This section will be about some math preliminaries that you will be using throughout the course. You can get the notes for these videos here.

Set Theory

Definitions and properties

Sets will be everywhere in this course. I introduce basic notions related to sets such as their definition as well as some of their properties.

Set operations

Now that you know what sets are, I introduce operations that you can use on sets such as the union, intersection and set difference. Exercises at the end of the video for you to practice!

Graph Theory

Along with sets, graphs will be another fundamental mathematical object you’ll be seeing throughout this course. I review some definitions of sets and talk about the different ways of “walking” and “cycling” through graphs.

(Some) Proof Techniques

Finally, proofs will be another big part of the material in this course. I provide a review of some fundamental proof techniques.

Proving that two sets are equal

How do you prove that two sets are equal? I discuss this and provide an example to make things a little more concrete.

The Pigeonhole Principle

The Pigeonhole Principle (PHP) is a simple yet powerful concept that you will find in multiple proofs for this course. I discuss the principle and how it can used to prove a property about simple graphs.

Using the PHP to prove a statement about graphs

Proof by contradiction

If you took any type of discrete math class, you used this technique to prove that \(\sqrt{2}\) is irrational! I discuss the general idea of proving something by contradiction and then provide a proof by contradiction for a statement on graphs.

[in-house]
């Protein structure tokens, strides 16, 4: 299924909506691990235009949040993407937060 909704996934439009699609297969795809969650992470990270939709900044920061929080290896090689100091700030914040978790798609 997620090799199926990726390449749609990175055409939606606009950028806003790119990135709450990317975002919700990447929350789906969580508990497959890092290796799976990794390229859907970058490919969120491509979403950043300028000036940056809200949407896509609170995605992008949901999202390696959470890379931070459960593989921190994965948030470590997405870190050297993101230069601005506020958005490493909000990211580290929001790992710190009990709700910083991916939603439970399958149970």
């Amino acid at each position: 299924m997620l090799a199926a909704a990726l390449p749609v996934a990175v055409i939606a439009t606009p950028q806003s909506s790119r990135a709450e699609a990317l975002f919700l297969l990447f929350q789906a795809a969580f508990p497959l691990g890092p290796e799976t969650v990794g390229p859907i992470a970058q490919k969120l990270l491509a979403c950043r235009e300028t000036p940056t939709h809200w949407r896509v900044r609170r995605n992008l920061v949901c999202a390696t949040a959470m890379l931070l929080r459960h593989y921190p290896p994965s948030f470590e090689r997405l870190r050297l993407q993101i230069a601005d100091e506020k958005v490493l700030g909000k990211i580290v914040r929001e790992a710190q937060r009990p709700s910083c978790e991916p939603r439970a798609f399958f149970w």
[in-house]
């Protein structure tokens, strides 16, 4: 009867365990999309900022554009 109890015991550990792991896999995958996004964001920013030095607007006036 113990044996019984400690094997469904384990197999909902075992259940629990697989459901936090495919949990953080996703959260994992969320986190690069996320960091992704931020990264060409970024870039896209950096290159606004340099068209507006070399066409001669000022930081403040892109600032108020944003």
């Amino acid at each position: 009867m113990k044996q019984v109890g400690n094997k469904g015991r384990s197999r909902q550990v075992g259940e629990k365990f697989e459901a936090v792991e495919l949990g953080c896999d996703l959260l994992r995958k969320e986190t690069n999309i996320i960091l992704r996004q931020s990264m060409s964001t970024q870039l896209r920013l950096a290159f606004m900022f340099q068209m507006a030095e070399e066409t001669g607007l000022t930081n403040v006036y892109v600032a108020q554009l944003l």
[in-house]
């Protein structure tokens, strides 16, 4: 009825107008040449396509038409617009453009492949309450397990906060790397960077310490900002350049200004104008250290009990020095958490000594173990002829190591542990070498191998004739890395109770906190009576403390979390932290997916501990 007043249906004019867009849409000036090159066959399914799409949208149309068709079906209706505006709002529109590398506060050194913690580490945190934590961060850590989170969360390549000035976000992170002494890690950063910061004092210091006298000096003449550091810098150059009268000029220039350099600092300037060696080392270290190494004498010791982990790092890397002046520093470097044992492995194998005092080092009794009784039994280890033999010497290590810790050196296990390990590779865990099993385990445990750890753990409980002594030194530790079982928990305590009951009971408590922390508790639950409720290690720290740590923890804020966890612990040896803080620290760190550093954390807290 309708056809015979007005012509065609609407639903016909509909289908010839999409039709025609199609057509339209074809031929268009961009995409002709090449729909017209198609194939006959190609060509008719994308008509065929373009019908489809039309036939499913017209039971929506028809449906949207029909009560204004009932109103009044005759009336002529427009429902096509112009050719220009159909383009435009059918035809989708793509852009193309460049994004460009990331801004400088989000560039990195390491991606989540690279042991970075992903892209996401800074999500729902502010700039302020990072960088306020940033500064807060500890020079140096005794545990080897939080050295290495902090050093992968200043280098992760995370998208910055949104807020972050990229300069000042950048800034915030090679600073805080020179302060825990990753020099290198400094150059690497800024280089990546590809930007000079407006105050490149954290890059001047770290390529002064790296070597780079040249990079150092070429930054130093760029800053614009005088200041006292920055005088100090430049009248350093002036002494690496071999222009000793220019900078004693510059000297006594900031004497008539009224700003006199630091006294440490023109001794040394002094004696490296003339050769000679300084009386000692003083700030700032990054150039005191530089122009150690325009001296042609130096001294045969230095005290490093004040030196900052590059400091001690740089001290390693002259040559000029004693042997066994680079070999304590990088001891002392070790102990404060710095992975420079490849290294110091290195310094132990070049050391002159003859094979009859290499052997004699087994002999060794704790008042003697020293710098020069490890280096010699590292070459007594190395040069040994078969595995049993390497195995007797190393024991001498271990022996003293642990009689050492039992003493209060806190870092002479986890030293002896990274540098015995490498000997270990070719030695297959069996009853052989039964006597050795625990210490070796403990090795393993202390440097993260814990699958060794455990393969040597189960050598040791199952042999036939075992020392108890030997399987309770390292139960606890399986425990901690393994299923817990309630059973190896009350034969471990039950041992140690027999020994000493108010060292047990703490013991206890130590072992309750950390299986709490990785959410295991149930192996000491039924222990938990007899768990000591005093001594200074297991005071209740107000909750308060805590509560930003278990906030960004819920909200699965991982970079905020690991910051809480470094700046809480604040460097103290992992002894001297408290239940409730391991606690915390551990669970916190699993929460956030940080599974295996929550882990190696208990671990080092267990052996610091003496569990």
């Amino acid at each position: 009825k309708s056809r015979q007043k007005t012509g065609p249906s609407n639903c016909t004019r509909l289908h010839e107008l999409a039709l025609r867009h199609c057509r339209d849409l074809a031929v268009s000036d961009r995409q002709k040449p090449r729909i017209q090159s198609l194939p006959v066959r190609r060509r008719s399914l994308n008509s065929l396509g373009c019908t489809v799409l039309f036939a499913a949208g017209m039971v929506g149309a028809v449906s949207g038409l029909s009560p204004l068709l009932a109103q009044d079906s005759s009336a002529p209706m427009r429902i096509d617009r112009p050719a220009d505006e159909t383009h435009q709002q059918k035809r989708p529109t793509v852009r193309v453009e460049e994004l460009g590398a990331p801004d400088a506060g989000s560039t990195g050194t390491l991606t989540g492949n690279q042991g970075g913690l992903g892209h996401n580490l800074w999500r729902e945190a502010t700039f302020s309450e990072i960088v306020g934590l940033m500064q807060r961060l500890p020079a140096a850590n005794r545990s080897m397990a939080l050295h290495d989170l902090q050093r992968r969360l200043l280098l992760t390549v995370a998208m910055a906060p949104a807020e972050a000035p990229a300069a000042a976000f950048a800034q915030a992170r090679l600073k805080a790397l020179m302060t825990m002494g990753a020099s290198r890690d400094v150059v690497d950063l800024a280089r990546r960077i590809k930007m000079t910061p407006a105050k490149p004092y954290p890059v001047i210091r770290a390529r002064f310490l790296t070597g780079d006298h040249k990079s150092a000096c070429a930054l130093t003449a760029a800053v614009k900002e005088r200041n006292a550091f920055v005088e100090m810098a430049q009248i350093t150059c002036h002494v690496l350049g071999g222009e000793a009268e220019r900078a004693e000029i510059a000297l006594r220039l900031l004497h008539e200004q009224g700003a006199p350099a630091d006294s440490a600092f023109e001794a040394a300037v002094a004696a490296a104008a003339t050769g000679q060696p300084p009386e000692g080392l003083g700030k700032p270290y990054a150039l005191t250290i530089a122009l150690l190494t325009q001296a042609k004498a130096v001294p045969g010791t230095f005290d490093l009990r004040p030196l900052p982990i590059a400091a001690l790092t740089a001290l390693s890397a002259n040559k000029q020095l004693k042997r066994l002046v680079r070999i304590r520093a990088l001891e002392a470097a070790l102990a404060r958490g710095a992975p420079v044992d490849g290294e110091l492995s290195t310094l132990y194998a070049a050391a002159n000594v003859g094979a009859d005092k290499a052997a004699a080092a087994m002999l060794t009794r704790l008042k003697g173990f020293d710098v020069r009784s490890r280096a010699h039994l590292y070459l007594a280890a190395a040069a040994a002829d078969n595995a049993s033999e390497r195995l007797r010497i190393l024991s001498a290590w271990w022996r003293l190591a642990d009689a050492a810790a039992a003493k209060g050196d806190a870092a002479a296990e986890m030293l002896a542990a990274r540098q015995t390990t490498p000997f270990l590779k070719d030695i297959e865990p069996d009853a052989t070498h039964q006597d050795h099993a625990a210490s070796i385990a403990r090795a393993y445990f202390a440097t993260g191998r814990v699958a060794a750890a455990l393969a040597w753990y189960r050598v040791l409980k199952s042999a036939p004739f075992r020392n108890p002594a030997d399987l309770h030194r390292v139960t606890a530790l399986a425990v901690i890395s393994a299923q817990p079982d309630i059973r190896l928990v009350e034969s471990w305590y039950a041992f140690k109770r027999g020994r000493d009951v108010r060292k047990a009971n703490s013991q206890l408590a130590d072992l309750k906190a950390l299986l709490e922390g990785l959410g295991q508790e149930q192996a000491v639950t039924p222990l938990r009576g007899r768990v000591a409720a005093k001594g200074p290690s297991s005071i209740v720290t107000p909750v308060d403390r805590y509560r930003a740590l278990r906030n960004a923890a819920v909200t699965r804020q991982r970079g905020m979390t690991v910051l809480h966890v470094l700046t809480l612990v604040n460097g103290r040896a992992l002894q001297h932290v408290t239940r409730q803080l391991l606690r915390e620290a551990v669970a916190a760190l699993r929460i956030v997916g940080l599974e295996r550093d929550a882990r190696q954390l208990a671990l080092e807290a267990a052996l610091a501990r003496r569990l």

Proof by induction

Used to prove statements on integers (among other things), the proof by induction is a powerful proof technique that I review with another graph theory proof.

The Principle of Mathematical Induction

Using induction to prove a statement about trees

Proof by construction

Last but not least, the proof by construction, in which you construct a mathematical object to prove its existence, is the one that you will be seeing the most in this course.


Exercise. Let \(T=(V, E)\) be a tree with \(|V| \geq 2\), show that \(T\) must have at least 2 vertices with degree 1. I used this fact in the proof by induction video. In fact, I used a weaker statement that said that there must be at least 1 vertex of degree 1.